> What is fastcgi.impersonate set to in your INI?
> Would you include your INI configuration?

I have tried both fastcgi.impersonate = 0 and fastcgi.impersonate = 1
the problem is the same

my php.ini is default php.ini-production from php-7.0.9 with 

zend_extension=D:\php-7.0.9\ext\php_opcache.dll
opcache.error_log=c:\windows\temp\opcache.log

no other changes.
 [2016-07-26 12:49 UTC] ab@php.net
Thanks for the further investigation, Pavel. The fact processes under different pools both attach to the same memory, while using different mutexes, is dangerous. That locking functionality is used also for various cache operations, so race conditions are to expect. If we go by separate mutex, it has to be separate memory.

Yeah, the cache per app is a known crunch point regarding Opcache and shared hosting. Not Windows only, but fe on Linux with FPM. The ASLR limitation, and issues with shared memory are typical to Windows, on the other side. While ASLR is a real black box, it is somewhat easier with shared memory. On 64-bit and with a smaller cache size, memory issues are less probable. But also to mention is the file cache - it can not only help to separate sites, but also to wokaround ASLR issues.

You're right, the primary security token won't work, as it is the exact issue we're talking about. I guess some impersonation still happens if the specific IIS configuration is chosen. And with the current implementation, the token used for both CreateMutex and CreateFilemapping comes from the impersonation context.

Thanks.
 [2016-07-26 21:45 UTC] ab@php.net
I think I've more clearance on this case now, and hopefully more understanding :) Namely, I can only reproduce this behavior when using an account with certain privileges as a pool identity. When I use a non elevated custom account, or a built-in LocalService or NetworkService - this is reproducable. When I use an account with the admin membership, or built-in LocalSystem - everything works fine. Same when using AppPoolIdentity. There is also an interesting piece of reading here

http://www.iis.net/learn/manage/configuring-security/application-pool-identities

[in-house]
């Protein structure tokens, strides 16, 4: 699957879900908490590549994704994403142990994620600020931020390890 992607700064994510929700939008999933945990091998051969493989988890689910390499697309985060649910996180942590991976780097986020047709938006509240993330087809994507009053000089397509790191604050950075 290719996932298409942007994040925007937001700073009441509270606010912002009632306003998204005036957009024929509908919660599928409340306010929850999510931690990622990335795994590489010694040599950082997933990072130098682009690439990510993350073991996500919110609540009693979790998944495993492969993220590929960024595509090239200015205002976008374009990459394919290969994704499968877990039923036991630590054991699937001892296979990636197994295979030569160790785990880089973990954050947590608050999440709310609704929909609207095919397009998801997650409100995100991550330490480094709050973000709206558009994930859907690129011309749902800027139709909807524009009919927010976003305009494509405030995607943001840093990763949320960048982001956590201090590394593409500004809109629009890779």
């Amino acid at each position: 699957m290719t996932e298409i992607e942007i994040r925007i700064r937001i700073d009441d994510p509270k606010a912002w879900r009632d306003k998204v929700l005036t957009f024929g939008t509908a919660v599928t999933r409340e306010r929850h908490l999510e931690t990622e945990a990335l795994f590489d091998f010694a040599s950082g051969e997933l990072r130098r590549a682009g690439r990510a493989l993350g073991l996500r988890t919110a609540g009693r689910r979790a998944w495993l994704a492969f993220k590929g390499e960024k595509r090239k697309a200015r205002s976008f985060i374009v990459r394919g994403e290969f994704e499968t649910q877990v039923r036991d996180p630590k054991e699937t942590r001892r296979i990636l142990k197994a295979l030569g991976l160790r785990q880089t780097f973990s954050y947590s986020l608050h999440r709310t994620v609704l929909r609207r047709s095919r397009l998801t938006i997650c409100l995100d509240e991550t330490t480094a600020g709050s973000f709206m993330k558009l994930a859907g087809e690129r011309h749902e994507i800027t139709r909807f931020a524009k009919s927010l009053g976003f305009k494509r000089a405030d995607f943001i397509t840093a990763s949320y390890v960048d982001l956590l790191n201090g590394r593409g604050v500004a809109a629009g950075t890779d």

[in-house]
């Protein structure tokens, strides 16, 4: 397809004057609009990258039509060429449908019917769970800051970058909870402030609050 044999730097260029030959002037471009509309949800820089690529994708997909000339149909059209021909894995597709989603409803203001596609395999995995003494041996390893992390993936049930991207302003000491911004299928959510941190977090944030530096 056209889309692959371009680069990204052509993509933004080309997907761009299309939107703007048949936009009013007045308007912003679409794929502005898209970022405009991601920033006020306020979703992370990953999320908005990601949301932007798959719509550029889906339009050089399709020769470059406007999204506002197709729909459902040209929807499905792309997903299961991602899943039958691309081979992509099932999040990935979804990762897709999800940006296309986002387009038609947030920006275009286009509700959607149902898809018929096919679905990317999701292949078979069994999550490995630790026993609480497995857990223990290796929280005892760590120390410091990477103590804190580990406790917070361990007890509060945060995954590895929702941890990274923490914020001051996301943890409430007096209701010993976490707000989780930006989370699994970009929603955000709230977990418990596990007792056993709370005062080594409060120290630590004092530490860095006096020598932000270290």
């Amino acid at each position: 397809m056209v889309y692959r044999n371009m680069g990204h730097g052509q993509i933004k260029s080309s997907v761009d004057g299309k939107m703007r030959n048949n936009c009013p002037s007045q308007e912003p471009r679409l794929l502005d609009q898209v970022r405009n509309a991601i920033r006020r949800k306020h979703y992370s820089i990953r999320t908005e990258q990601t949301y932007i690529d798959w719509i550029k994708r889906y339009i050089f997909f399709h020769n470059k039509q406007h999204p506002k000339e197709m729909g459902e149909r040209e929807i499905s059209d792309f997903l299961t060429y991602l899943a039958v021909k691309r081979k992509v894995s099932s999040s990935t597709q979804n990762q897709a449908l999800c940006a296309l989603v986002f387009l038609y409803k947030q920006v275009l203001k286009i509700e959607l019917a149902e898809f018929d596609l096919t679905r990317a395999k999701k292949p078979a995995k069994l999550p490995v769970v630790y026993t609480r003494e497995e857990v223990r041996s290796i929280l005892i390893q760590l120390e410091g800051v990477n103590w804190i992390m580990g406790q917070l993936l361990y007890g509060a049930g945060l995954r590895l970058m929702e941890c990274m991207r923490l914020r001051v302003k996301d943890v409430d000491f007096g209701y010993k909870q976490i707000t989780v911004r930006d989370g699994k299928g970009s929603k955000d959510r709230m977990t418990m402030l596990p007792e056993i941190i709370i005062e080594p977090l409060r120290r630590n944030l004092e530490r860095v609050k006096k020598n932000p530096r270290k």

http://adopenstatic.com/cs/blogs/ken/archive/2008/01/29/15759.aspx

[quote]
On Windows 7 and Windows Server 2008 R2, and later versions of Windows, the default is to run application pools as the application pool identity. To make this happen, a new identity type with the name "AppPoolIdentity" was introduced. If the "AppPoolIdentity" identity type is selected (the default on Windows 7 and Windows Server 2008 R2, and later), IIS will run worker processes as the application pool identity. With every other identity type, the security identifier will only be injected into the access token of the process. If the identifier is injected, content can still be ACLed for the ApplicationPoolIdentity, but the owner of the token is probably not unique. Here is an article that explains this concept. 
[/quote]

This is actually matching with what I see in the practice. Fe i set both pools to run under the AppPoolIdentity, then this is what i see in the procexp

\BaseNamedObjects\ZendOPcache.SharedMemoryMutex@pool0@943d85cdd3a3751784e90ca8856128b0
\BaseNamedObjects\ZendOPcache.SharedMemoryArea@pool0@943d85cdd3a3751784e90ca8856128b0

\BaseNamedObjects\ZendOPcache.SharedMemoryMutex@pool1@943d85cdd3a3751784e90ca8856128b0
\BaseNamedObjects\ZendOPcache.SharedMemoryArea@pool1@943d85cdd3a3751784e90ca8856128b0

And this is perfectly fine. Both the mutex and the shared memory are separated. It was a bit confusing when you told same about same address is written into the base address file. But it actually doesn't matter - both the mutex and the memory handles are named. Processes, that attach to the shared memory, may indeed use same virtual address. However - the named handles do indeed point to the different memory chunks. So in the case of using the AppPoolIdentity everything is separated. IMHO it is a nice concept which works correct out of the box.

Now, to the case of using same identity for the different pools. Here's the chunk of reading that applies to the built-in accounts

https://technet.microsoft.com/library/hh831797.aspx#ApplicationPoolIdentity

LocalService and NetworkService are under the user group limitation. LocalSystem is in admins. This explains what is actually going on also with a custom pool identity. The app poll, and consequently the PHP process, will be started with under the configured custom account. If the underlying account doesn't have sufficient privilege, the injected pool identity will override the ACLs. OFC the more privileges an account has, the more security implications arise. 

My conclusion on this is, that most likely no action is required. Using AppPoolIdentity will perfectly fine separate the apps when using one app per pool. On the other hand, if different pools need to share same cache, they need to have same identity with sufficient privileges. Thus, both scenarios are possible with an appropriate server setup. In any case, the proposed patch has the same effect as if the default setting were used. And any manipulations with the security descriptors won't override the system user/group policies. I would most likely say this behavior is expected and is not a bug.

Thanks.
 [2016-07-28 09:26 UTC] ab@php.net
-Status: Verified +Status: Not a bug
 [2016-07-28 09:26 UTC] ab@php.net
Closing for now, wrt. the comment above.

Thanks.